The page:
“The editor has been really lacking for a long time in comparison to something like Eclipse or IDEA (though I have no looked at the latest release).” Jason – would be really useful if you could feedback on what is lacking…also, it might be prudent to comment on the latest version. Its honest of you to admit you haven’t looked at the latest release but JDeveloper is moving on at a great rate of knots and I despair when I hear comments passed on old versions – I could say the same about Eclipse or IDEA.

    Next point : “Who cares about wizards and drag-and-drop ” – tens of thousands of developers do!. Those coming from a VB, Forms and PeopleTools background find it ridiculous seeing developers write code for things they do using visual declarative tools – for alot of people coding in a 3GL manner is like going back to putting kids up chimneys – something that happened in the old days and we shouldn’t go back to! ;o)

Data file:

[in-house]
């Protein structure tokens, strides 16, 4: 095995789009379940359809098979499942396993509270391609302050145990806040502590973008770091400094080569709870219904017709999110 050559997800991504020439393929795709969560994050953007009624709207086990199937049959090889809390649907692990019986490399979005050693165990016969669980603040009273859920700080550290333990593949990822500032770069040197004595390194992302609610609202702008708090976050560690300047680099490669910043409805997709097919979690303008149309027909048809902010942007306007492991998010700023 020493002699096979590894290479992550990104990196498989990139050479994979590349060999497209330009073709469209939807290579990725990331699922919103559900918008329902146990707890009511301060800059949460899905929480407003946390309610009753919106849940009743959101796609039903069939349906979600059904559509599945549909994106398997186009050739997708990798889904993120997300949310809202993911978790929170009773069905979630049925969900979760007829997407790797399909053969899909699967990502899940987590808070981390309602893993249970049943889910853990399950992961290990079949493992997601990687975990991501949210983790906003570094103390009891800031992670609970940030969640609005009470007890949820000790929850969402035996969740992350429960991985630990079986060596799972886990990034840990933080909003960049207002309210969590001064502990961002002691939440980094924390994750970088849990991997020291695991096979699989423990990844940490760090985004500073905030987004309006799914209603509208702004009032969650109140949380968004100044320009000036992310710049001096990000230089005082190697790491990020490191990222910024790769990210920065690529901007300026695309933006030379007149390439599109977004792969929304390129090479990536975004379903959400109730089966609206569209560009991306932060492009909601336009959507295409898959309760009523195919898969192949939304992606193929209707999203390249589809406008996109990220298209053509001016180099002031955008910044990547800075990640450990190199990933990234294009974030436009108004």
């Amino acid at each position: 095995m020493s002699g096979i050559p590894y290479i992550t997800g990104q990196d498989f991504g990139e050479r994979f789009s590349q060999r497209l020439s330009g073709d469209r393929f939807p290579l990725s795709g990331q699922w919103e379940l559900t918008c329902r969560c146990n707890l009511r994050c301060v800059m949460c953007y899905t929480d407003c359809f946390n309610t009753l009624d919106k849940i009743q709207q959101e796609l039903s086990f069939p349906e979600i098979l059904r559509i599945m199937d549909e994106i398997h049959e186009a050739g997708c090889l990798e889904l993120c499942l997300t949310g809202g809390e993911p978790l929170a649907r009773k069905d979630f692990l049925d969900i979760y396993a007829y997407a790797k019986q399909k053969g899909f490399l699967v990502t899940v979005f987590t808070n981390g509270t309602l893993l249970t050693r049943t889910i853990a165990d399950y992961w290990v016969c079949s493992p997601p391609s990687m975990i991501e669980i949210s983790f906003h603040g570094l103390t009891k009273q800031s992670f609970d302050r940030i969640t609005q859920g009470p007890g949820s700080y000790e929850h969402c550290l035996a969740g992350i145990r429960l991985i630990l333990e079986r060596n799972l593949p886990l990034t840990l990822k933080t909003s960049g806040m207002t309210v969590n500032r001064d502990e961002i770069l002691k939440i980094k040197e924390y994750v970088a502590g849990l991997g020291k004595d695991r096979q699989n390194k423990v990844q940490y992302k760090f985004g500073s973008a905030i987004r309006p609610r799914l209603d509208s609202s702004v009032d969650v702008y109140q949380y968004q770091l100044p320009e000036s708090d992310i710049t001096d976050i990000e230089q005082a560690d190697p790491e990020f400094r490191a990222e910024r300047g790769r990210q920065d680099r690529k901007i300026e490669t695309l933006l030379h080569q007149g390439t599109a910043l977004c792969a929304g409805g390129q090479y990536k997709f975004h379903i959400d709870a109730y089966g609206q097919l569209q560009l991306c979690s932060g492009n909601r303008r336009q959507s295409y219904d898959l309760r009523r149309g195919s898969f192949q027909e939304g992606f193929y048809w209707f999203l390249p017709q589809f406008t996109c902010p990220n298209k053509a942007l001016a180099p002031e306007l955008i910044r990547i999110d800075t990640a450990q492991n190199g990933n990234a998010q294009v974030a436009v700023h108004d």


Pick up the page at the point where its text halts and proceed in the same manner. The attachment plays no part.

Would also welcome your clarification on “no you haven’t been doing the same in JDeveloper…” if not, we’ve been pretty damn close ;o)

  6. John Stegeman says:

    The “big whoop” comment that I made was specifically directed at the audience reaction to the NetBeans demonstration with drag-and-drop creation of ActiveRecord and a default (read pretty bare bones) web page. Yes, you are right bare-bones java doesn’t have anything like ActiveRecord, but JDeveloper sure does – ADF Business Components. They’ve been around for 8+ years.

    Thanks for the comment.

  7. Nate says:

    Oracle JDeveloper: